|31 STARS ON AN ANTIQUE AMERICAN FLAG WITH ITS STARS CONFIGURED IN A MEDALLION PATTERN THAT FEATURES A LARGE, HALOED CENTER STAR; REFLECTS THE PERIOD WHEN CALIFORNIA WAS THE MOST RECENT STATE TO JOIN THE UNION, 1850-1858
|Frame Size (H x L):||Approx. 35" x 48"|
|Flag Size (H x L):||23" x 36"|
|31 star American national flag, block-printed on plain weave cotton, with a medallion configuration of stars. This consists of a large center star, surrounded by two consecutive wreaths of smaller stars, with a slightly larger flanking star in each corner of the canton. Note how the center star isn’t solid, but is silhouetted by a white line that flag collectors have termed a “halo”. California became the 31st state in 1850, ushered in on the heels of the 1849 Gold Rush. The 31 star flag became official the following year, on July 4th, 1851 and remained so until July 3rd, 1858, following the addition of Minnesota as the 32nd state.
Flags made prior to the Civil War are extremely rare, comprising less than one percent of 19th century flags that exist in the 21st century. Prior to the Confederate attack on Fort Sumter, the Stars & Stripes was simply not used for most of the same purposes we employ it in today. Private individuals did not typically display the flag in their yards and on their porches. Parade flags didn't often fly from carriages and horses. Places of business rarely hung flags in their windows. Private use of the national flag rose swiftly during the patriotism that accompanied the Civil War, then exploded in 1876 during the centennial of American independence.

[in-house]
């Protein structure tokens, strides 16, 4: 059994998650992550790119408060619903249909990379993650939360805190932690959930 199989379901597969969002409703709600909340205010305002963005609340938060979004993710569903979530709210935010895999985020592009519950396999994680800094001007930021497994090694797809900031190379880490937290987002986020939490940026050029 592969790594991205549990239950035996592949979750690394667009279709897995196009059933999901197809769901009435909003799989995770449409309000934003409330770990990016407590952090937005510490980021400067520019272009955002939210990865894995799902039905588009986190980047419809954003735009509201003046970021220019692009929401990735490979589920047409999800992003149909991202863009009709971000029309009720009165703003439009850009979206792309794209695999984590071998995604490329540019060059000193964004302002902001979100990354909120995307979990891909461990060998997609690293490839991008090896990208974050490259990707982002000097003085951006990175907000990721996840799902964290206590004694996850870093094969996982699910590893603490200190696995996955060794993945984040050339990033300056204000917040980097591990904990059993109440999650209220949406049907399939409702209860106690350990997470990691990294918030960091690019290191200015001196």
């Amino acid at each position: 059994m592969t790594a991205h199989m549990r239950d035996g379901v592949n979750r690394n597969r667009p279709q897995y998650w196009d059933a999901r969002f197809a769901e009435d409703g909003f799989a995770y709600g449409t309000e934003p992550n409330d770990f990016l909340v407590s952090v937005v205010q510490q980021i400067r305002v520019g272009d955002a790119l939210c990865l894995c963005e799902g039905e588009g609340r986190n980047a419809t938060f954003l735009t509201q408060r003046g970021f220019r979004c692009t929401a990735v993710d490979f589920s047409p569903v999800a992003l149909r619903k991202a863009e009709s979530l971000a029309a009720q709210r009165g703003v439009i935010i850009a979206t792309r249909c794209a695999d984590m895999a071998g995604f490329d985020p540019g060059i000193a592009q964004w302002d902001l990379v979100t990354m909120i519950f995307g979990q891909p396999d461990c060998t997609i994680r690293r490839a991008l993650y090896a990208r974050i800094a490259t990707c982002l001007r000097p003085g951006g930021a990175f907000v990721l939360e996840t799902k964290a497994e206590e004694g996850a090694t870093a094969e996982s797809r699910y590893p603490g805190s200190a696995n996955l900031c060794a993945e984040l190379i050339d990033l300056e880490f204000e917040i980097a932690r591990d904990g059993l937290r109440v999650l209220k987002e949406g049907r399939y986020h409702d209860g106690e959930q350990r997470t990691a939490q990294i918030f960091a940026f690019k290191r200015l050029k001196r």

Even the military did not use the flag in a manner that most people might think. The primary purpose before the Civil War was to mark ships on the open seas. While the flag was used to mark some garrisons, the flags of ground troops were often limited to the flag of their own regiment, with a design peculiar unto itself, and perhaps a standard that featured the numeric designation on a painted or embroidered streamer, on a solid buff yellow or blue ground. Most people are surprised to learn that ground forces were not authorized to carry the Stars & Stripes until it was assigned to artillery regiments in 1834. Infantry was afforded the privilege in 1841, just prior to the Mexican War (1846-1848), while cavalry regiments were not authorized until the second year of the Civil War, in 1862.